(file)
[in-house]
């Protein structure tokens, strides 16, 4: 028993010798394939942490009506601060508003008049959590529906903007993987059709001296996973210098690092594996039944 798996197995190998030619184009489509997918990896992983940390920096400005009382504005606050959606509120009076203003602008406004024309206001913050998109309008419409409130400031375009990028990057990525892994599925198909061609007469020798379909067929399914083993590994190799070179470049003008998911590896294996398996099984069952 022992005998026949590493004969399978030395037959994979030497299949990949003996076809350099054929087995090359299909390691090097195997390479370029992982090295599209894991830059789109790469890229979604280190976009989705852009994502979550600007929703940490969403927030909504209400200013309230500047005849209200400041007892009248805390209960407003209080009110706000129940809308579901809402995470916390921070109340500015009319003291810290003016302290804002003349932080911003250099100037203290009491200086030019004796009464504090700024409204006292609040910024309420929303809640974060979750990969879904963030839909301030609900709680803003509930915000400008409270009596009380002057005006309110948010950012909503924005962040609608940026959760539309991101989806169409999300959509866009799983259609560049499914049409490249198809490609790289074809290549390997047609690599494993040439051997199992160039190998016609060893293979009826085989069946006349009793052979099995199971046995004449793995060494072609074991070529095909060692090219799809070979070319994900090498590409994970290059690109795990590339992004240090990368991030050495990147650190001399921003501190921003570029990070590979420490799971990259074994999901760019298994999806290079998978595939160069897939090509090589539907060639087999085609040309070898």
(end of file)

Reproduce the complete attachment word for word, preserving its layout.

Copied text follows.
[in-house]
């Protein structure tokens, strides 16, 4: 028993010798394939942490009506601060508003008049959590529906903007993987059709001296996973210098690092594996039944 798996197995190998030619184009489509997918990896992983940390920096400005009382504005606050959606509120009076203003602008406004024309206001913050998109309008419409409130400031375009990028990057990525892994599925198909061609007469020798379909067929399914083993590994190799070179470049003008998911590896294996398996099984069952 022992005998026949590493004969399978030395037959994979030497299949990949003996076809350099054929087995090359299909390691090097195997390479370029992982090295599209894991830059789109790469890229979604280190976009989705852009994502979550600007929703940490969403927030909504209400200013309230500047005849209200400041007892009248805390209960407003209080009110706000129940809308579901809402995470916390921070109340500015009319003291810290003016302290804002003349932080911003250099100037203290009491200086030019004796009464504090700024409204006292609040910024309420929303809640974060979750990969879904963030839909301030609900709680803003509930915000400008409270009596009380002057005006309110948010950012909503924005962040609608940026959760539309991101989806169409999300959509866009799983259609560049499914049409490249198809490609790289074809290549390997047609690599494993040439051997199992160039190998016609060893293979009826085989069946006349009793052979099995199971046995004449793995060494072609074991070529095909060692090219799809070979070319994900090498590409994970290059690109795990590339992004240090990368991030050495990147650190001399921003501190921003570029990070590979420490799971990259074994999901760019298994999806290079998978595939160069897939090509090589539907060639087999085609040309070898």